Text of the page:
Reading the (very useful) article: Typing: Strong vs. Weak, Static vs. Dynamic has lead me to re-formulate my understanding of name-based polymorphism.
Simply put, Python has what is sometimes referred to as 'duck typing'. That is, if an object has the attributes one associated with a duck, then its a duck, *regardless* of its inheritance hierarchy.
In Aspect Oriented Programming-speak, it is as if Python "interfaces" (Java speak) are implemented as cross-cutting concerns rather than tucked into the syntax of the language.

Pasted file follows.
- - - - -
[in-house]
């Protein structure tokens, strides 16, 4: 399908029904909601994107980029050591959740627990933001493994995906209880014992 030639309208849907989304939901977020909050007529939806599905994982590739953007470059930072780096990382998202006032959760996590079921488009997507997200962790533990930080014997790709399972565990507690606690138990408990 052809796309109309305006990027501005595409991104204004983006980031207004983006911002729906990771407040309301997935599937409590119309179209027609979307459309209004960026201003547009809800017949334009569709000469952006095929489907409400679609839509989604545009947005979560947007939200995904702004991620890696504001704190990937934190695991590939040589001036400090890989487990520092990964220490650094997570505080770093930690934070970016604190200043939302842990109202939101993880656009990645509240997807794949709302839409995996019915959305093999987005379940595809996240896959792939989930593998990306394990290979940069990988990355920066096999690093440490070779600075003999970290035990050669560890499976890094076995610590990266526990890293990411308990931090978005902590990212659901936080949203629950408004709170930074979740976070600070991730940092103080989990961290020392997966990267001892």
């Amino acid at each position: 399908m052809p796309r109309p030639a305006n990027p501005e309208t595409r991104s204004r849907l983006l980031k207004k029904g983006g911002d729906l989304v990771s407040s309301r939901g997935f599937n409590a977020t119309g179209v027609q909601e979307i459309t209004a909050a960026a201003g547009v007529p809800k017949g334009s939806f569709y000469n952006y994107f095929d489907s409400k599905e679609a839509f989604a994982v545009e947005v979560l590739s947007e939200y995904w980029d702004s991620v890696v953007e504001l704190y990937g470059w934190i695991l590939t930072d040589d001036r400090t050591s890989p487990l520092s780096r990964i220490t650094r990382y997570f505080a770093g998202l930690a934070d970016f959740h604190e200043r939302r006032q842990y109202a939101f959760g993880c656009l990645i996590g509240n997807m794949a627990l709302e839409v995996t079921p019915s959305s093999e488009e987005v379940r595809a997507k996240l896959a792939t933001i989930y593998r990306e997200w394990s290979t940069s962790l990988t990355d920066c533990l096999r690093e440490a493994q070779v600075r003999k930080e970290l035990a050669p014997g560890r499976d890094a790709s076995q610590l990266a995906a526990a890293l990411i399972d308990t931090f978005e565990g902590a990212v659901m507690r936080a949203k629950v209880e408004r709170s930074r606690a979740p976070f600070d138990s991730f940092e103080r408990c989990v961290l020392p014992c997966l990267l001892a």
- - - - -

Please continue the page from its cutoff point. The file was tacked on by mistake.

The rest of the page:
In philosophy-of-language-speak, it is as if Python does not require a rigid designator for a collection of object attributes.
i.e. You don't have to name the interface. Any collection of attributes is readily usable as an interface - no formal naming mechanism required
Descriptivists probably approve:-)